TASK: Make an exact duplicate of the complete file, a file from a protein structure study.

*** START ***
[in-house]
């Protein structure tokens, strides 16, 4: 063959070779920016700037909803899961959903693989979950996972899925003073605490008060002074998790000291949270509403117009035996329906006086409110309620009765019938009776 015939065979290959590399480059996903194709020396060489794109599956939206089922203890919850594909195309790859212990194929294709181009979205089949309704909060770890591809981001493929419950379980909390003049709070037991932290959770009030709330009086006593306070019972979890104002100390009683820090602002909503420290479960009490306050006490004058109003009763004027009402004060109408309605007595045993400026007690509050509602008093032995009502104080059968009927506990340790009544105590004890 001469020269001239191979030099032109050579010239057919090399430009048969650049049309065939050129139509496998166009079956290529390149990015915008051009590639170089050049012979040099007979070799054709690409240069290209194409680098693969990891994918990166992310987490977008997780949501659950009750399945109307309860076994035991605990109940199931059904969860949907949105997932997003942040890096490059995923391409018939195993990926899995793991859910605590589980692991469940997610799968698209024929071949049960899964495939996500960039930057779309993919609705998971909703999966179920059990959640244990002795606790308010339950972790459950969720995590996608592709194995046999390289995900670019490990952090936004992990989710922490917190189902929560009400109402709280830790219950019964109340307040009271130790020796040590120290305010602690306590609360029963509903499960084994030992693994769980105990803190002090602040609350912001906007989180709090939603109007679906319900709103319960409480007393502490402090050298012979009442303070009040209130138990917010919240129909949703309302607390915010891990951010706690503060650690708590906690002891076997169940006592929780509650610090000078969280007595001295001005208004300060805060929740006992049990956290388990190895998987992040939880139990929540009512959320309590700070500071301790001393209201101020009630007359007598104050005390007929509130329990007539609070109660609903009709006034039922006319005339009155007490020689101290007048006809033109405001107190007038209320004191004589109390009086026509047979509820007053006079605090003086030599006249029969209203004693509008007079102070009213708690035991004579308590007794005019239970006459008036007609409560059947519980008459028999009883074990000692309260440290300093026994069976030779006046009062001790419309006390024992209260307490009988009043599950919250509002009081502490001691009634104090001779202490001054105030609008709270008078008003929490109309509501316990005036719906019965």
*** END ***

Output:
[in-house]
């Protein structure tokens, strides 16, 4: 063959070779920016700037909803899961959903693989979950996972899925003073605490008060002074998790000291949270509403117009035996329906006086409110309620009765019938009776 015939065979290959590399480059996903194709020396060489794109599956939206089922203890919850594909195309790859212990194929294709181009979205089949309704909060770890591809981001493929419950379980909390003049709070037991932290959770009030709330009086006593306070019972979890104002100390009683820090602002909503420290479960009490306050006490004058109003009763004027009402004060109408309605007595045993400026007690509050509602008093032995009502104080059968009927506990340790009544105590004890 001469020269001239191979030099032109050579010239057919090399430009048969650049049309065939050129139509496998166009079956290529390149990015915008051009590639170089050049012979040099007979070799054709690409240069290209194409680098693969990891994918990166992310987490977008997780949501659950009750399945109307309860076994035991605990109940199931059904969860949907949105997932997003942040890096490059995923391409018939195993990926899995793991859910605590589980692991469940997610799968698209024929071949049960899964495939996500960039930057779309993919609705998971909703999966179920059990959640244990002795606790308010339950972790459950969720995590996608592709194995046999390289995900670019490990952090936004992990989710922490917190189902929560009400109402709280830790219950019964109340307040009271130790020796040590120290305010602690306590609360029963509903499960084994030992693994769980105990803190002090602040609350912001906007989180709090939603109007679906319900709103319960409480007393502490402090050298012979009442303070009040209130138990917010919240129909949703309302607390915010891990951010706690503060650690708590906690002891076997169940006592929780509650610090000078969280007595001295001005208004300060805060929740006992049990956290388990190895998987992040939880139990929540009512959320309590700070500071301790001393209201101020009630007359007598104050005390007929509130329990007539609070109660609903009709006034039922006319005339009155007490020689101290007048006809033109405001107190007038209320004191004589109390009086026509047979509820007053006079605090003086030599006249029969209203004693509008007079102070009213708690035991004579308590007794005019239970006459008036007609409560059947519980008459028999009883074990000692309260440290300093026994069976030779006046009062001790419309006390024992209260307490009988009043599950919250509002009081502490001691009634104090001779202490001054105030609008709270008078008003929490109309509501316990005036719906019965």